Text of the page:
JAMA Intern Med. 2016;176(2):210-216.
I think this research is important because it shows that patients can intervene at a young age to prevent disease states like hypertension later in life. It demonstrates that diseases, even ones that seem to be hereditary like hypertension, are not always inevitable. We can take action now to lower our risk.
I think further research should be done to measure how aerobic capacity, muscular strength, and body mass index affect risk of developing hypertension in women, as well as other ethnicities.

Effects of intensive blood pressure on lowering cardiovascular and renal outcomes

This study analyzed data collected from previous trials involving different blood pressure reduction practices to reduce risk of major cardiovascular and renal events to determine which strategies were most effective. The study looked at data from different trials using more intensive blood pressure reduction, such as stricter target blood pressures or antihypertension medication dosing regimens, versus less strict treatment guidelines. The risk of cardiovascular or renal events looked at were myocardial infarctions, stroke, cardiovascular failure, and end-stage kidney diseases.

The study found that ultimately, the more intensive hypertension treatments are more beneficial than the less intensive ones to all populations, including patients with systolic blood pressure under 140 mmHg. 19 trials with 44989 participants were included in that data analysis, with 2496 major cardiovascular events in a 3-8 year range. The patients that underwent more intensive treatments had a mean blood pressure of 133/76 mmHg, while those with less intensive treatments had a mean blood pressure of 140/81 mmHg. The patients with intensive blood pressure treatments had 14% decreased chance of major cardiovascular events, though didn’t seem to have conclusively less risk of total mortality or end-stage kidney disease.

Management of hypertension is becoming a very important subject within the field of pharmacy, especially since an increasing percentage of the population are struggling with lowering blood pressure. It’s interesting to see a comparison of the efficacy of different antihypertensive practices within different patient populations as we have recently discussed these very guidelines in class. One question that this article raises is why are blood pressure guidelines becoming less stringent, and why are less intensive blood pressure treatments not being used as much in higher-risk patient populations?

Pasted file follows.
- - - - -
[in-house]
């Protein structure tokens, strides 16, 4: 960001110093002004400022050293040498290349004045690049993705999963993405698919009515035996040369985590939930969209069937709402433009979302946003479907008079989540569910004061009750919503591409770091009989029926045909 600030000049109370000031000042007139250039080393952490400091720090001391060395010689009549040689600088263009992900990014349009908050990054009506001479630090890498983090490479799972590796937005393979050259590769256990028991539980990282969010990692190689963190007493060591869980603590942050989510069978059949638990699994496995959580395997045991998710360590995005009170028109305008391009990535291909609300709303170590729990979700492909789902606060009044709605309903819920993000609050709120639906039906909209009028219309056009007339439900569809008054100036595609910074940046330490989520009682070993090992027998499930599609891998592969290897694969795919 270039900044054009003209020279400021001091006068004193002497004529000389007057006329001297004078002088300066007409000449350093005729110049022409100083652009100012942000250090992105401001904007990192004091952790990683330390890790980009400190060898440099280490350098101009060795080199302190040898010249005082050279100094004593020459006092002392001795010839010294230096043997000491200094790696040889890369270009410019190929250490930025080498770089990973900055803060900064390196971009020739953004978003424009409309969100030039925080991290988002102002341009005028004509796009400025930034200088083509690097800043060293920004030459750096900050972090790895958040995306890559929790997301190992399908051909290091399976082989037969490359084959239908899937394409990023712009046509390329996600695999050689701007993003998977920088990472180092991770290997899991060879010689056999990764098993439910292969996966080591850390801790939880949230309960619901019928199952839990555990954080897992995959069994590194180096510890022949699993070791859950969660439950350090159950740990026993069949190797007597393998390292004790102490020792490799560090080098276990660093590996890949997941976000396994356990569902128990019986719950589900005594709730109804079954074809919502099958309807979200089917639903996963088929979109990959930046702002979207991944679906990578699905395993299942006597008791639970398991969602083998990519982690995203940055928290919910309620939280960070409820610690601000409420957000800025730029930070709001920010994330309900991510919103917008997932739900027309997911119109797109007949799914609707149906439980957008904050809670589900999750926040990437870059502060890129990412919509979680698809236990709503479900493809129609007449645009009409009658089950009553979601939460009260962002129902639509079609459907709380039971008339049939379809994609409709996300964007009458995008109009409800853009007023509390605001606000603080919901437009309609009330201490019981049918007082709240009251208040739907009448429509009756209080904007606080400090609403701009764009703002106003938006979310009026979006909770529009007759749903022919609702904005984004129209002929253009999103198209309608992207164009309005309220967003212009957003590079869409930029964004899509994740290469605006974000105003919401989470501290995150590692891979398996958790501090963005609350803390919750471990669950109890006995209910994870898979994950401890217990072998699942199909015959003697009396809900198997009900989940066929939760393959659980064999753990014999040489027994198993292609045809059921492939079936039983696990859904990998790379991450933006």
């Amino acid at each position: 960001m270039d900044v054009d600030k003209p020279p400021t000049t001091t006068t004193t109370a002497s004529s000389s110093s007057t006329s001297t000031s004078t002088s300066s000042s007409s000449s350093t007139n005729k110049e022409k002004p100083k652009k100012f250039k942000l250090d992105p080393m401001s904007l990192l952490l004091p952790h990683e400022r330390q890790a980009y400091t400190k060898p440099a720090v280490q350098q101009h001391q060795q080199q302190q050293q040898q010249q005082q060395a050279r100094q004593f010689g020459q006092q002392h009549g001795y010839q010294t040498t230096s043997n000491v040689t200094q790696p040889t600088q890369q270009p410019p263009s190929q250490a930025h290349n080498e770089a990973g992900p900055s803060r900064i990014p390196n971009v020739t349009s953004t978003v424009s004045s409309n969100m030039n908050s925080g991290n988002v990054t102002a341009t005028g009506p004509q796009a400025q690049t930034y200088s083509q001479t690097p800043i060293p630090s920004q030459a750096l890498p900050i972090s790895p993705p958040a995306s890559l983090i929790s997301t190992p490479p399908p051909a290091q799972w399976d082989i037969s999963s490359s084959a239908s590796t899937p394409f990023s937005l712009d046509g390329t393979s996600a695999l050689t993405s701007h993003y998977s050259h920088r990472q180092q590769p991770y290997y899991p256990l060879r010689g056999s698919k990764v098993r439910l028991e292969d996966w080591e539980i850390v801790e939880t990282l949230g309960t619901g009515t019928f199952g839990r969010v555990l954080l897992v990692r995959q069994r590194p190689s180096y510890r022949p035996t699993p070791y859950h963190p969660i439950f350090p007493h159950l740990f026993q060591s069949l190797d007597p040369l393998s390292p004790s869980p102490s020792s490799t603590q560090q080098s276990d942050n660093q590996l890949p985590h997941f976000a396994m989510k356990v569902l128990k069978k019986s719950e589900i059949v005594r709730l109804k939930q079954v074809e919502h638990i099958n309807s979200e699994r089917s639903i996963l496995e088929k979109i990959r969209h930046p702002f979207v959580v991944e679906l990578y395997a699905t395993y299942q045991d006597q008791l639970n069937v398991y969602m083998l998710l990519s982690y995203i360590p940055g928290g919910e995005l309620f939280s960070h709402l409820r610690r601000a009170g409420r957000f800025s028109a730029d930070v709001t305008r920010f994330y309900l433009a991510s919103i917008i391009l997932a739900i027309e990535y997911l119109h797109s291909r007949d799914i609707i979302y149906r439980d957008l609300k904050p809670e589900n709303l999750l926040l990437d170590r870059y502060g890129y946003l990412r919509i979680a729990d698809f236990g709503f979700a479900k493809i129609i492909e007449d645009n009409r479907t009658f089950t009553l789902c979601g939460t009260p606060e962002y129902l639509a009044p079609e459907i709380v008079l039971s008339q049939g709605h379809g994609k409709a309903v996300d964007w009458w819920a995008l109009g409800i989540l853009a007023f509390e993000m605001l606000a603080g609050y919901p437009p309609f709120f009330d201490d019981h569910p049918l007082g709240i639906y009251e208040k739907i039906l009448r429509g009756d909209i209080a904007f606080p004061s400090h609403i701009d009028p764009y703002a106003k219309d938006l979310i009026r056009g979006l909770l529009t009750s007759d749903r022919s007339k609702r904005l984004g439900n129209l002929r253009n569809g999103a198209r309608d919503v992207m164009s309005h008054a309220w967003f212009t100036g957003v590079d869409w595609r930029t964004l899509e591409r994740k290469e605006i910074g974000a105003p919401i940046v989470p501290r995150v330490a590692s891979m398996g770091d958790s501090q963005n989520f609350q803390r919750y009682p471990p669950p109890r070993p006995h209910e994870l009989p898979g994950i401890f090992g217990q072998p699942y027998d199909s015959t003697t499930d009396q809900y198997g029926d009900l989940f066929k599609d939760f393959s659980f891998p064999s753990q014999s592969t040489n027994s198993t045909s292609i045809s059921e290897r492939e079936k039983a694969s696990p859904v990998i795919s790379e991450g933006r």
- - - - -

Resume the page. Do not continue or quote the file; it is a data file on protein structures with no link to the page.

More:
Citation:

Xie X, Atkins E, Lv J, et al. Effects of intensive blood pressure lowering on cardiovascular and renal outcomes: updated systematic review and meta-analysis. Lancet. 2016; 387: 435-43.

http://thelancet.com/pdfs/journals/lancet/PIIS0140-6736(15)00805-3.pdf

Blood Pressure kiosks for medication therapy management programs

For one month, the total revenue collected by using blood pressure kiosks was generated and measured to identify how valuable kiosks could be in identifying hypertensive patients. Studies currently show that hypertension affects twenty to thirty percent of North American adults, and one-half of this hypertensive population remain uncontrolled. Uncontrolled hypertension leads to many adverse effects, some of which include heart failure, myocardial infarction, and stroke. By implementing blood pressure kiosks, patients may more easily obtain their blood pressure readings, and therefore find help from pharmacists if deemed necessary.

From this study, researchers concluded that on average, 189 hypertensive patients per month would qualify for a drug review and patient consult with a pharmacist. These reviews and consults would qualify for revenue collected. Overall, more than 7.5 million readings from 341 pharmacies were taken on the blood pressure kiosks. Through calculations, researchers determined by pharmacies could collect an average of $12,270 annually in revenue from MTM services provided to patients who discovered their hypertension. It is evident that blood pressure kiosks are very valuable in a pharmaceutical setting.

I found this article interesting because I myself have used a similar kiosk at a local pharmacy. Although I had already known that I was not hypertensive and I was merely just playing with the technology, I did wonder how beneficial the kiosk was to the company that I was in. From this study, I have no doubt implementing a blood pressure kiosk can help pharmacists generate more patients, thereby providing the assistance and improving patient outcomes.

 

Houle SK, Chuck AW, Tsuyuki RT. Blood pressure kiosks for medication therapy management programs: Business opportunity for pharmacists.. J Am Pharm Assoc. 2003;52:188-194.

http://japha.org/article.aspx?articleid=1044014#Methods